The same sensibility informs a good share of American Jewish opinion on the home front. With draft deferments for college students during the Vietnam War and the subsequent shift to an all-volunteer army, Jews have fallen to a flyspeck within the American military. They make up less than 1 percent of current forces, which is below half the Jewish share of the population. Not even al-Qaida’s attacks on New York and Washington, attacks on the American mainland by a group with a stated program of killing Jews, brought about any notable increase in Jewish enlistment. Regardless of how American Jews express themselves about support for Israel or the Iraq war in opinion polls, their personal attitudes about military service and armed conflict look a lot like the Western European model: Pacifism at virtually any price.
 
Yet in the relatively recent past, the very opposite was true, and this truth was essential to the success story of Jewish life in America. In her indispensable history, GI Jews: How World War II Changed a Generation, Deborah Dash Moore explores how serving in World War II transformed both Jews and America. In her persuasive telling, the war emerges as perhaps the last century’s single most important factor in integrating the Jews fully and deeply into the American mix. “Collectively,” Moore writes of Jewish soldiers and sailors,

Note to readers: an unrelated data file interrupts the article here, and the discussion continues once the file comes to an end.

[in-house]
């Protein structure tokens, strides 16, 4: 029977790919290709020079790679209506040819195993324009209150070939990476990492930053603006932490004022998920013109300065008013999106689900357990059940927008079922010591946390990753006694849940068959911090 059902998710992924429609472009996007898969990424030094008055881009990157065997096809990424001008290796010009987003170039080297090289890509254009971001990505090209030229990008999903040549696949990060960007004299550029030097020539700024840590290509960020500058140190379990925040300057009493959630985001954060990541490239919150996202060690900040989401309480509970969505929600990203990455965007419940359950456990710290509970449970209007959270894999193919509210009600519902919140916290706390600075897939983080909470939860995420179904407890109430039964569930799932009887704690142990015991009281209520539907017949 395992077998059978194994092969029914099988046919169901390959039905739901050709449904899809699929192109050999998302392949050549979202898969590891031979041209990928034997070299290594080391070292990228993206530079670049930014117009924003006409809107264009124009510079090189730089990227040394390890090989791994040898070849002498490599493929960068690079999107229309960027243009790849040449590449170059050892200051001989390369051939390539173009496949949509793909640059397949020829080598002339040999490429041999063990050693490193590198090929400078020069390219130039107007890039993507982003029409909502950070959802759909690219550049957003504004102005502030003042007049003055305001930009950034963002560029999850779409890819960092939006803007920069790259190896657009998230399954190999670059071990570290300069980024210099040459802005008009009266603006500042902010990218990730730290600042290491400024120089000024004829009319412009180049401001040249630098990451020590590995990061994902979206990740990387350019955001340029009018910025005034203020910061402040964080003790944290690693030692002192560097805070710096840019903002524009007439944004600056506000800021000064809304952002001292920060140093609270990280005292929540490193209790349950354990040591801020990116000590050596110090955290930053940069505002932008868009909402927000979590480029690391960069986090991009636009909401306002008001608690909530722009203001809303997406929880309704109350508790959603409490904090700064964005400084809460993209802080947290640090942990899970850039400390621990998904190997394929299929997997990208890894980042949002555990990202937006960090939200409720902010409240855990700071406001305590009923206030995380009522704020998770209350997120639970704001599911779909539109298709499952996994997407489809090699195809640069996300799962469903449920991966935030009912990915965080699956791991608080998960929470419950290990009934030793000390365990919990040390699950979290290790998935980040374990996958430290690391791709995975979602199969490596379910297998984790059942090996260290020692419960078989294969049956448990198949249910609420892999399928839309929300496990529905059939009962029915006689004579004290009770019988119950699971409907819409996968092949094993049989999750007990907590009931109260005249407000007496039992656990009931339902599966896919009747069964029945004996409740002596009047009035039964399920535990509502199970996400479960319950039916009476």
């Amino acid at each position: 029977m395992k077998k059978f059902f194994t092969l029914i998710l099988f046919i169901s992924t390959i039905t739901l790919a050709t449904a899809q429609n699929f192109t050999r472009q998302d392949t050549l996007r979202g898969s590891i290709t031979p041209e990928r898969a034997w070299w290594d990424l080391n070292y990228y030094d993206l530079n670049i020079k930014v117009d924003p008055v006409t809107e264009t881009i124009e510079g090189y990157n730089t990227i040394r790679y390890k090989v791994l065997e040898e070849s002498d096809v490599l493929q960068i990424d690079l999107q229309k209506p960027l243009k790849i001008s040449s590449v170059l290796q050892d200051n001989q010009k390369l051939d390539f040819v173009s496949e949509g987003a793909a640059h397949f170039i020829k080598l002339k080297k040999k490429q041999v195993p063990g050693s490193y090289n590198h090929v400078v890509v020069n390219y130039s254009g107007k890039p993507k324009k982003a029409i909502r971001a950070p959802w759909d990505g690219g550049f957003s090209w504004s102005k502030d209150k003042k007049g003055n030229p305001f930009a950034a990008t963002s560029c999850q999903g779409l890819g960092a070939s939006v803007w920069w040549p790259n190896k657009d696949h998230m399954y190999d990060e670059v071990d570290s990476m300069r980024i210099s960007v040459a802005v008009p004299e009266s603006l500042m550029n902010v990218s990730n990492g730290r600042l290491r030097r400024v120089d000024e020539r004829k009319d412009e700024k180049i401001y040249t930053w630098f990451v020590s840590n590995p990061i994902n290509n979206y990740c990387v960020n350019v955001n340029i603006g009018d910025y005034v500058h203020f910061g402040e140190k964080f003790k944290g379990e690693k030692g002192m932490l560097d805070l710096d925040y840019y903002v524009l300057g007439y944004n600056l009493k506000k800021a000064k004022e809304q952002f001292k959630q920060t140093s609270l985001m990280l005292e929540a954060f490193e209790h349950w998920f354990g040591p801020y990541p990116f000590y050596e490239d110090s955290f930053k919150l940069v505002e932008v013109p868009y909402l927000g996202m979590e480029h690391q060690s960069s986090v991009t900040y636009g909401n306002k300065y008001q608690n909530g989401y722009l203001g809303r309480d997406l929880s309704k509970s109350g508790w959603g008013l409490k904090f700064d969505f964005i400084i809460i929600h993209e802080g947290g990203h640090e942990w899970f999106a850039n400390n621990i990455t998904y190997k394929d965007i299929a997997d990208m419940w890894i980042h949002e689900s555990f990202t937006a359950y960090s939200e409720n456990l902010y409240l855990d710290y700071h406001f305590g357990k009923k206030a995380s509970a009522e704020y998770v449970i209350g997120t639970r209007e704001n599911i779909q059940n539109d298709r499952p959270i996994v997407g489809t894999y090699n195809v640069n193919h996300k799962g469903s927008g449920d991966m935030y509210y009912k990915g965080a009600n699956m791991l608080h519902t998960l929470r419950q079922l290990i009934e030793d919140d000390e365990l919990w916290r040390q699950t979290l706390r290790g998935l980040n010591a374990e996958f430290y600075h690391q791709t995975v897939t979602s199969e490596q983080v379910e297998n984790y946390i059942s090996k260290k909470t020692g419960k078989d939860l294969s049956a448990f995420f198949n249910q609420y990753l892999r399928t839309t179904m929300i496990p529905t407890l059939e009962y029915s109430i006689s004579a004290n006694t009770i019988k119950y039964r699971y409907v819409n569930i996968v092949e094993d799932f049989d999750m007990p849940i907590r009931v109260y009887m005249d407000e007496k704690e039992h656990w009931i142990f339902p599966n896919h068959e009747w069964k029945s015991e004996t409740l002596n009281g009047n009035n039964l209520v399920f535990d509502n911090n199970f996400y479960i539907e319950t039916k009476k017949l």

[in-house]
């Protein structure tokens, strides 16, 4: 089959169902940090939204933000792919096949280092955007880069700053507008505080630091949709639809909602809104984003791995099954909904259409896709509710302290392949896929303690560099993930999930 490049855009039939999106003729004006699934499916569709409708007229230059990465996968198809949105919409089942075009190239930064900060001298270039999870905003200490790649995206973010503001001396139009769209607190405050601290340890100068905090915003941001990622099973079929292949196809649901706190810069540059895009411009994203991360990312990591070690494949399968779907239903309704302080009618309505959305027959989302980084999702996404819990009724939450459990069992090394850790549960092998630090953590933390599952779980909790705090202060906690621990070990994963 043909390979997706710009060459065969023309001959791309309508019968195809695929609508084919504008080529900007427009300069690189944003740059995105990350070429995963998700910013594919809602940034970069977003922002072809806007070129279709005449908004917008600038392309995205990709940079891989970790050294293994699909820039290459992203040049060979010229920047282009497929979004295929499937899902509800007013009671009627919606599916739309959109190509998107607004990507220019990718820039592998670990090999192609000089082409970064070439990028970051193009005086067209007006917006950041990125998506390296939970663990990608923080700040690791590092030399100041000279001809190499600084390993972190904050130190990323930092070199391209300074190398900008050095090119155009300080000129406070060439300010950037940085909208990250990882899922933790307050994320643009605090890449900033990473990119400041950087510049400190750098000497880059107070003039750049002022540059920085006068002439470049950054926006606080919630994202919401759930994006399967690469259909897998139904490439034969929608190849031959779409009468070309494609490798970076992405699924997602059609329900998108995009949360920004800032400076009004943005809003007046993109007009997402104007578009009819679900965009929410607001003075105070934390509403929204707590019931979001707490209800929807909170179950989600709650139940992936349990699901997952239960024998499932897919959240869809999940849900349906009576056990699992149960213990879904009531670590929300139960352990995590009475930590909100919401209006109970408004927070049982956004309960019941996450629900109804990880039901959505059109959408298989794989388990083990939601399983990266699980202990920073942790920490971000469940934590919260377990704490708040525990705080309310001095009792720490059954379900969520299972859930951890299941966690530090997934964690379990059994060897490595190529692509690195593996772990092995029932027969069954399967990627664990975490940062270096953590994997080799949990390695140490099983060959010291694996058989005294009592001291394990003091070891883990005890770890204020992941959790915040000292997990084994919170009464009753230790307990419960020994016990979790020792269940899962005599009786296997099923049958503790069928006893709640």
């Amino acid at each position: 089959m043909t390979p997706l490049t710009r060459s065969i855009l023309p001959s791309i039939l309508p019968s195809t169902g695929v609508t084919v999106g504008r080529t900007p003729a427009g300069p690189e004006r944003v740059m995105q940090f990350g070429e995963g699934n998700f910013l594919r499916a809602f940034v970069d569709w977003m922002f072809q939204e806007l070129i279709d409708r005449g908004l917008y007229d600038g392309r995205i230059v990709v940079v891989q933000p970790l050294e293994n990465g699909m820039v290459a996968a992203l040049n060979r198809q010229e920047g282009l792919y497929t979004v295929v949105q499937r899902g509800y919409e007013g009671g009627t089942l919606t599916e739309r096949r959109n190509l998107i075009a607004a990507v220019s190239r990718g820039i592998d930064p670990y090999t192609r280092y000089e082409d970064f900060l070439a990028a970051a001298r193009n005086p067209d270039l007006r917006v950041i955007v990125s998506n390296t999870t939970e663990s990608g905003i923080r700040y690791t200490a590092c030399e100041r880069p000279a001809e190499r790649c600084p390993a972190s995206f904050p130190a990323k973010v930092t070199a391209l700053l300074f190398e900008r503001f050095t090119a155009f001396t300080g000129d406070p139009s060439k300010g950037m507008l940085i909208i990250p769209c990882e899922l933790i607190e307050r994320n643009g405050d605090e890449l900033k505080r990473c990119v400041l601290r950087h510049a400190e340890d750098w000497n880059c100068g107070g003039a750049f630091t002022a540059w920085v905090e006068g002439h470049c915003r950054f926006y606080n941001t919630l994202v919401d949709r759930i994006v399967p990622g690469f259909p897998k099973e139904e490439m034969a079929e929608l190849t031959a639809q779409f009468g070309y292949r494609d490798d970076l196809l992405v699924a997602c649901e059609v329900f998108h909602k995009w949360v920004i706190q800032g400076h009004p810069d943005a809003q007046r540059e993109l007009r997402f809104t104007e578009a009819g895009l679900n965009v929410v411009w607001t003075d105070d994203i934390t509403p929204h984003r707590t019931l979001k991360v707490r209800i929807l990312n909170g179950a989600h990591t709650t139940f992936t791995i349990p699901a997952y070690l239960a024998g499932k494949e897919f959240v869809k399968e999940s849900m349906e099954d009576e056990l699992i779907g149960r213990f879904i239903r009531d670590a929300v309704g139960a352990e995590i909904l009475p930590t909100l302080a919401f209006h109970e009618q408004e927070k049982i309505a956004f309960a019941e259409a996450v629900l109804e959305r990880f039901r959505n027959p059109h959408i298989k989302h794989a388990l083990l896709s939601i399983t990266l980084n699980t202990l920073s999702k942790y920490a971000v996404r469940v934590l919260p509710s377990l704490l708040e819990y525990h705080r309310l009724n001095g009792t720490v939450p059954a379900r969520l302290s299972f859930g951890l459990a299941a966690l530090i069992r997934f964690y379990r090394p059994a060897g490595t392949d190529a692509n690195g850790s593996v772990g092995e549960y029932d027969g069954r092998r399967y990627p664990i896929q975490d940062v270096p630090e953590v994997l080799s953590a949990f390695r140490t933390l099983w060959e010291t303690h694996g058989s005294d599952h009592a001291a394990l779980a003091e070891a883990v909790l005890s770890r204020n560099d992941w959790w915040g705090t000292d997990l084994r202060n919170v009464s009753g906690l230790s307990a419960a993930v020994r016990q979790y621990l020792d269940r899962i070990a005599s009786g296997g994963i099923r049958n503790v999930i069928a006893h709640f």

they had become the agents of a shift in the legitimization of American Jewish identity, one that would deepen the sense that Jews were at home in America…. Military service strengthened Jewishness in part by changing its meaning. Jewish GIs would realize that their Jewish identity lived inside of them, as part of their personalities. They were Jews in all sorts of complicated ways that had little to do with faith and observance and a lot to do with dignity, fellowship, and humanity.
Partly, of course, that “shift in legitimization” occurred because the war led to the revelation of the Holocaust. General Eisenhower himself insisted that American politicians and journalists visit the newly liberated concentration camps because he understood that their testimonies, articles, newsreels, and still photographs would settle the question of whether wartime reports of German atrocities had been merely special pleading and exaggeration by self-interested Jews. With such undeniable knowledge, the United States could no longer tolerate the old style of polite, gentlemanly anti-Semitism—the restricted neighborhoods, the blackballing at social clubs, the quotas on students and faculty at Ivy League schools, and so on.